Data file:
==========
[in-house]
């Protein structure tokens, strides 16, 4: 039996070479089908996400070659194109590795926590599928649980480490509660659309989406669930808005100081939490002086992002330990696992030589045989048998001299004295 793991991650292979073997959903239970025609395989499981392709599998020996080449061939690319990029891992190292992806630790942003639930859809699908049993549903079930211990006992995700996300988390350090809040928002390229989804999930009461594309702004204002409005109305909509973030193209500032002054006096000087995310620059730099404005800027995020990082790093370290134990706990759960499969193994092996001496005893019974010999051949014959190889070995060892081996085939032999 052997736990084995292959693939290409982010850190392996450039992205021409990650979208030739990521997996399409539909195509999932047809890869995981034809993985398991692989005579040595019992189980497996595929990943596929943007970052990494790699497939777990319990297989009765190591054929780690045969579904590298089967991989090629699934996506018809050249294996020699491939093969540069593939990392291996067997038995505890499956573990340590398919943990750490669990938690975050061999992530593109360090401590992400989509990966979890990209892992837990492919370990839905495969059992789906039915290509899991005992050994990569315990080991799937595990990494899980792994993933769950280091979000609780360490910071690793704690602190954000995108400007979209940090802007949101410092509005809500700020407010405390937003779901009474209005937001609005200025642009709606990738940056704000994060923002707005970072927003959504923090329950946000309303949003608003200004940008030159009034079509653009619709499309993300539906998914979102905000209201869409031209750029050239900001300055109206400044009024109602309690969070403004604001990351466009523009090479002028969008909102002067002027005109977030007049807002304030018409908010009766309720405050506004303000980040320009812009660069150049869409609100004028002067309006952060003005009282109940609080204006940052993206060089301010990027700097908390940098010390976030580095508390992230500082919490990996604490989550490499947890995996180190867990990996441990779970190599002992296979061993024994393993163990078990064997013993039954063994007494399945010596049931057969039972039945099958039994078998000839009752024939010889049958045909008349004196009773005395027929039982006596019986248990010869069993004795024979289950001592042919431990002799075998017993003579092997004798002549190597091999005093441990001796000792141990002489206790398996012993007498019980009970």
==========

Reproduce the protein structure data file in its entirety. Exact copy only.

[in-house]
């Protein structure tokens, strides 16, 4: 039996070479089908996400070659194109590795926590599928649980480490509660659309989406669930808005100081939490002086992002330990696992030589045989048998001299004295 793991991650292979073997959903239970025609395989499981392709599998020996080449061939690319990029891992190292992806630790942003639930859809699908049993549903079930211990006992995700996300988390350090809040928002390229989804999930009461594309702004204002409005109305909509973030193209500032002054006096000087995310620059730099404005800027995020990082790093370290134990706990759960499969193994092996001496005893019974010999051949014959190889070995060892081996085939032999 052997736990084995292959693939290409982010850190392996450039992205021409990650979208030739990521997996399409539909195509999932047809890869995981034809993985398991692989005579040595019992189980497996595929990943596929943007970052990494790699497939777990319990297989009765190591054929780690045969579904590298089967991989090629699934996506018809050249294996020699491939093969540069593939990392291996067997038995505890499956573990340590398919943990750490669990938690975050061999992530593109360090401590992400989509990966979890990209892992837990492919370990839905495969059992789906039915290509899991005992050994990569315990080991799937595990990494899980792994993933769950280091979000609780360490910071690793704690602190954000995108400007979209940090802007949101410092509005809500700020407010405390937003779901009474209005937001609005200025642009709606990738940056704000994060923002707005970072927003959504923090329950946000309303949003608003200004940008030159009034079509653009619709499309993300539906998914979102905000209201869409031209750029050239900001300055109206400044009024109602309690969070403004604001990351466009523009090479002028969008909102002067002027005109977030007049807002304030018409908010009766309720405050506004303000980040320009812009660069150049869409609100004028002067309006952060003005009282109940609080204006940052993206060089301010990027700097908390940098010390976030580095508390992230500082919490990996604490989550490499947890995996180190867990990996441990779970190599002992296979061993024994393993163990078990064997013993039954063994007494399945010596049931057969039972039945099958039994078998000839009752024939010889049958045909008349004196009773005395027929039982006596019986248990010869069993004795024979289950001592042919431990002799075998017993003579092997004798002549190597091999005093441990001796000792141990002489206790398996012993007498019980009970």